Livingston Arts introduced two out-of-the-box exhibits—“Thinking Out Loud” and “Imagination Creation”—on Thursday Sept. 1, which showcase the work of Geneseo associate professor of studio art Patrice Case and regional artist Terry Finch, respectively. The work is presented in the center’s Apartment One Gallery, located in Mount Morris, New York. Although differing in style and medium, both artists display similar fundamental values through their unique alterations of traditional objects or photographs.
In “Thinking Out Loud,” Case uses materials such as metal and clay to create what might be thought of as kitchenware, but with a twist. In her statement, she explains, “Every little crack in the pavement, texture of gravel or pile of pebbles becomes inspiration for [my] art.” She describes the exhibit as a spontaneous and expressive process, where form and material go hand-in-hand.
Pieces resembling spoons are displayed in frames on the Gallery walls; “Scoop and Shake,” which is pierced and formed out of silver, suggests a type of strainer with a long, angular and abstract handle. “Pea Server,” described as “fabricated domes [of silver] with edge,” imitates a spoon, but includes several delicately carved domes in which peas may settle when scooping.
Case’s elusive designs show an appreciation for the subtle beauty of what is often considered an ordinary object. Her theme translates from one medium to the next, where clay replaces metal in a series entitled “Long Legs, Stubby Legs, Little Feet.”
The name accurately represents Case’s brightly hued pottery, all of which stand on either long, stubby or little legs. One musty-blue sculpture resembles a jellyfish, with a crowd of finger-like tentacles supporting a simple, lipped dish. Another emulates a flower with a petal-shaped rim standing on tiny leaf legs. The warm pinks and greens of the floral presentation insinuate a spring bloom.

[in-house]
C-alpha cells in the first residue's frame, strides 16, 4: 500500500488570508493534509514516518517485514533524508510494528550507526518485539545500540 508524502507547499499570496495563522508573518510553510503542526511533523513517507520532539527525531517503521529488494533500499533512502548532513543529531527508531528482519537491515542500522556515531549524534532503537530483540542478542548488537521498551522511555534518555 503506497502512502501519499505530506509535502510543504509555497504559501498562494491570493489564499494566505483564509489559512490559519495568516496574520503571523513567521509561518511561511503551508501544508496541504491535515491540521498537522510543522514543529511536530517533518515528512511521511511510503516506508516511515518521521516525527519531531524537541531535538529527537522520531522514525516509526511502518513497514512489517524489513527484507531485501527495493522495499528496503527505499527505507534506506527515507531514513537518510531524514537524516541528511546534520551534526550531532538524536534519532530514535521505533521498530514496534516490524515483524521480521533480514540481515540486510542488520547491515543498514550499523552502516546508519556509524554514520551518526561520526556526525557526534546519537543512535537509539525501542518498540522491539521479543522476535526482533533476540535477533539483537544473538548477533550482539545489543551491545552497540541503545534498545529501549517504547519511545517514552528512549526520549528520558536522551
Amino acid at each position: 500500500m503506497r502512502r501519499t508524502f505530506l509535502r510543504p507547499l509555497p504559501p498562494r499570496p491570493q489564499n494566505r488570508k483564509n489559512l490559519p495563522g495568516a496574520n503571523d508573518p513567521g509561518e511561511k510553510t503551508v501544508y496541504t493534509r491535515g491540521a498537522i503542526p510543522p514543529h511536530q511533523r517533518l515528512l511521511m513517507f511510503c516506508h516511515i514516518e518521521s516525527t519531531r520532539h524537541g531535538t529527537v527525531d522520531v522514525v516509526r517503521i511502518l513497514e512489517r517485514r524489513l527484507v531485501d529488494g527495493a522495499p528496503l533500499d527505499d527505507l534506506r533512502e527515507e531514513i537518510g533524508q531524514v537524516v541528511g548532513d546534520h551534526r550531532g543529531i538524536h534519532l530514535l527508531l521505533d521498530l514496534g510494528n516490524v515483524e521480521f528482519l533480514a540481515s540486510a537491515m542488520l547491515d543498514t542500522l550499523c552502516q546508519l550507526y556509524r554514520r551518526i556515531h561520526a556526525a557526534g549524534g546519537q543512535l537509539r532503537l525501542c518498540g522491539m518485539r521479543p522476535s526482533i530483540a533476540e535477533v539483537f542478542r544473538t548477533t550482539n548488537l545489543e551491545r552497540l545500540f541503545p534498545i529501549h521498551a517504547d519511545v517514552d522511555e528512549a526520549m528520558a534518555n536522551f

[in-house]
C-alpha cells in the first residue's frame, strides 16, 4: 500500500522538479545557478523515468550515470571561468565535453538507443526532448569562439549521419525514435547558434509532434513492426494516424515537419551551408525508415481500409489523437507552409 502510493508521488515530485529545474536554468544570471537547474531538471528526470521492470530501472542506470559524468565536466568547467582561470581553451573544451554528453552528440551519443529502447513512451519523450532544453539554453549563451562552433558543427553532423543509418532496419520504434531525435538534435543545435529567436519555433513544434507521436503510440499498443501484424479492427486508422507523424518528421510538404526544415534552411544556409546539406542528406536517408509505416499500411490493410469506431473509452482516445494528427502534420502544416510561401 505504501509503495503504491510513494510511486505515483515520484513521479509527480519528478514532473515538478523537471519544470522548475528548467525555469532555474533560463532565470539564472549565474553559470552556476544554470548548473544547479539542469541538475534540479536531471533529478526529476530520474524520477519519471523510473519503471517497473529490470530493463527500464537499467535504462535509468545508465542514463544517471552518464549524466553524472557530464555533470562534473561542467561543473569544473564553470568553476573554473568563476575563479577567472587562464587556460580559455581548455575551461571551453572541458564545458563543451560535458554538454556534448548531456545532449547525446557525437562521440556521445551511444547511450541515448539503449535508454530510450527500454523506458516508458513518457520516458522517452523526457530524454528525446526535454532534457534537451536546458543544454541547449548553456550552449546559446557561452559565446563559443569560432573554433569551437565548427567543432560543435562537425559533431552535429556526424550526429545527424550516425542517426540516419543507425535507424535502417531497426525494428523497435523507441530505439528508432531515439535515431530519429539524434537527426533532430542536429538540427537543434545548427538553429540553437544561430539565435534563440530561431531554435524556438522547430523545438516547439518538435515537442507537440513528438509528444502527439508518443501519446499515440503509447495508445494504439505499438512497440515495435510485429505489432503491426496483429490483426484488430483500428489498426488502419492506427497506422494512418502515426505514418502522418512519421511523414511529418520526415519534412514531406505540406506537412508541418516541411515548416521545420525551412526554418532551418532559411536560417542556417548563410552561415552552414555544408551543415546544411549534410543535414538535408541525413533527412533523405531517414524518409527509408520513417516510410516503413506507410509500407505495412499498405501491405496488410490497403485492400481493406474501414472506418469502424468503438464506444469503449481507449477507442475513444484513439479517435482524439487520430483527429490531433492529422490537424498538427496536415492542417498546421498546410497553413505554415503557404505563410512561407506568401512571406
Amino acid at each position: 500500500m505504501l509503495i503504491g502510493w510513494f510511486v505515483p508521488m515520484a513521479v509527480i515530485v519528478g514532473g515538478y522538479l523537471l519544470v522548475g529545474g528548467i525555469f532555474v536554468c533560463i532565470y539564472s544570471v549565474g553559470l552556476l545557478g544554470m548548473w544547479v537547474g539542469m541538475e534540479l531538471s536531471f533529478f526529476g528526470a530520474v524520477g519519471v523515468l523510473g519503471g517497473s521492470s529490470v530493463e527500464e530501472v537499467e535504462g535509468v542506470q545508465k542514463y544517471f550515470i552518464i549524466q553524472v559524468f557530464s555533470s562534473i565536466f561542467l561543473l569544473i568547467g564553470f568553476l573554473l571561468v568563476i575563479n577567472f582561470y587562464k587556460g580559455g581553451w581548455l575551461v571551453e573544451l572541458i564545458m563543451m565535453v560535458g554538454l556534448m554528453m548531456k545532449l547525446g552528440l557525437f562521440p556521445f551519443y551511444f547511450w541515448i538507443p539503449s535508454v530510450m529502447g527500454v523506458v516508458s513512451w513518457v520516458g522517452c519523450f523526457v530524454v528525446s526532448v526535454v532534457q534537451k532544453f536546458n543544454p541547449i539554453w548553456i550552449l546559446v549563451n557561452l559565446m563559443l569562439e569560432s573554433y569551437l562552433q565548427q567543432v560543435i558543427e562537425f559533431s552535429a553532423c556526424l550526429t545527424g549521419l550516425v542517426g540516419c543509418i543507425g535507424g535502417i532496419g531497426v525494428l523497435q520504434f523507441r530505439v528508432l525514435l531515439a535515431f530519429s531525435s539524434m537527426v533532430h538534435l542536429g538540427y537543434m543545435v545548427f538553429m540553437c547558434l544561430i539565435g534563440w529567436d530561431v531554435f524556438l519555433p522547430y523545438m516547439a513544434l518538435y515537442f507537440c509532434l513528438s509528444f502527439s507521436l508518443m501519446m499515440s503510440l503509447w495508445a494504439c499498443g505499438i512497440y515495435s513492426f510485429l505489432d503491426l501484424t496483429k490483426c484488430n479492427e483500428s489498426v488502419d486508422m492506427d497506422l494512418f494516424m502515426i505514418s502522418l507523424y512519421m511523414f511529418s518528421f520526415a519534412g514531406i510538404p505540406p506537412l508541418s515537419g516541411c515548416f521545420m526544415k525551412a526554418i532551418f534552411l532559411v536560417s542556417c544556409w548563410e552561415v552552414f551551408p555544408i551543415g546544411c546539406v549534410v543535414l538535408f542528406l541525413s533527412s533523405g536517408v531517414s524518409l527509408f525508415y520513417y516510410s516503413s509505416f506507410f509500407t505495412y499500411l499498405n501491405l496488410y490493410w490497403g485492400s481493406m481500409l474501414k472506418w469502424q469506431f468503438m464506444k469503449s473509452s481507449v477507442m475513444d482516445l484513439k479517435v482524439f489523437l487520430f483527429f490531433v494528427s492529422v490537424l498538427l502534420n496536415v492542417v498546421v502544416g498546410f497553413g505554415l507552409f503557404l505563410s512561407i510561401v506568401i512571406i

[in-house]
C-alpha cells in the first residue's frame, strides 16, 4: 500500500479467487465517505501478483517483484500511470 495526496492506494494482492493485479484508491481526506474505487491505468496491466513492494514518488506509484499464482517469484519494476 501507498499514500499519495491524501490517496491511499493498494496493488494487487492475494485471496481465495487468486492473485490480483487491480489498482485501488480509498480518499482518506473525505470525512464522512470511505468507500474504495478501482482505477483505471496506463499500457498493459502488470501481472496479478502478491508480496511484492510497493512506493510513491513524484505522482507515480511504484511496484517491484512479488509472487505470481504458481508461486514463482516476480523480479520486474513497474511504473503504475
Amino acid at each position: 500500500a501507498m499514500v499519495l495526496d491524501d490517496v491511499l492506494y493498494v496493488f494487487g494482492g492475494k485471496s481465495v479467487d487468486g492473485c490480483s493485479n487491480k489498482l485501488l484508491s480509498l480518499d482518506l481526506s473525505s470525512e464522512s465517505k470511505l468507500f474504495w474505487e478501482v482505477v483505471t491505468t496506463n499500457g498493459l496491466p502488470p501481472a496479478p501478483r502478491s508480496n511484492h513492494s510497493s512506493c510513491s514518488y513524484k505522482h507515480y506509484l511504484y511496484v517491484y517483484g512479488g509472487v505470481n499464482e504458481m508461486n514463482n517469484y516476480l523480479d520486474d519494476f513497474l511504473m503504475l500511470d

Case’s diversity of color and shape highlights her ability to push the boundaries of the ordinary in an attempt to make one think. The bright shades are loud and add a dramatic flair, an attribute similar to the work of fellow regional artist Terry Finch.
The Gallery’s adjacent exhibit, “Imagination Creation,” displays Finch’s digitally enhanced photography of destinations throughout western New York. A Wayland native, his work demonstrates a deep connection with local beauty through the manipulation of color and contrast.
The canvas entitled “Black Moon” shows an image taken from the bank of Canadice Lake, yet Finch alters the original photo to appear “negative,” turning the tree-lined shores white and the lake an inky black. This contrast is accentuated by a dark sky, hence, “Black Moon.”
This theme of high-contrast and reverse-color is reflected in many more of Finch’s photographs. “Midnight Hollow” captures an unidentified glow between trees in a parting forest; again, the trees are illuminated in white against a deep black sky. “Tiger in the Moonlight” is another snapshot of Canadice Lake, this time with a faint yet distinct feline figure—a white tiger—resting on an icy embankment.
In addition, a few of the photographs, such as “Pure White,” feature words and poems written by the artist himself.
Finch’s work plays not only with contrast, but color as well, especially in his pieces “Sandbar” and “Sunrise on the Marsh.” “Sandbar” illuminates the room with a purple hue, a storm approaching a line of beachy grasses. “Sunrise on the Marsh” provides a splash of red and pink against a mossy backdrop. Rather than attribute these more abstract images to a specific location, he simply puts that they’re from “Imagination Creation.”
Through the unusual manipulation of color and shape in their respective mediums, both Case and Finch undoubtedly encourage their audience to think outside of the box. The presence of imagination in each exhibit gives Apartment One, at the very least, a special take on what it means to “create.”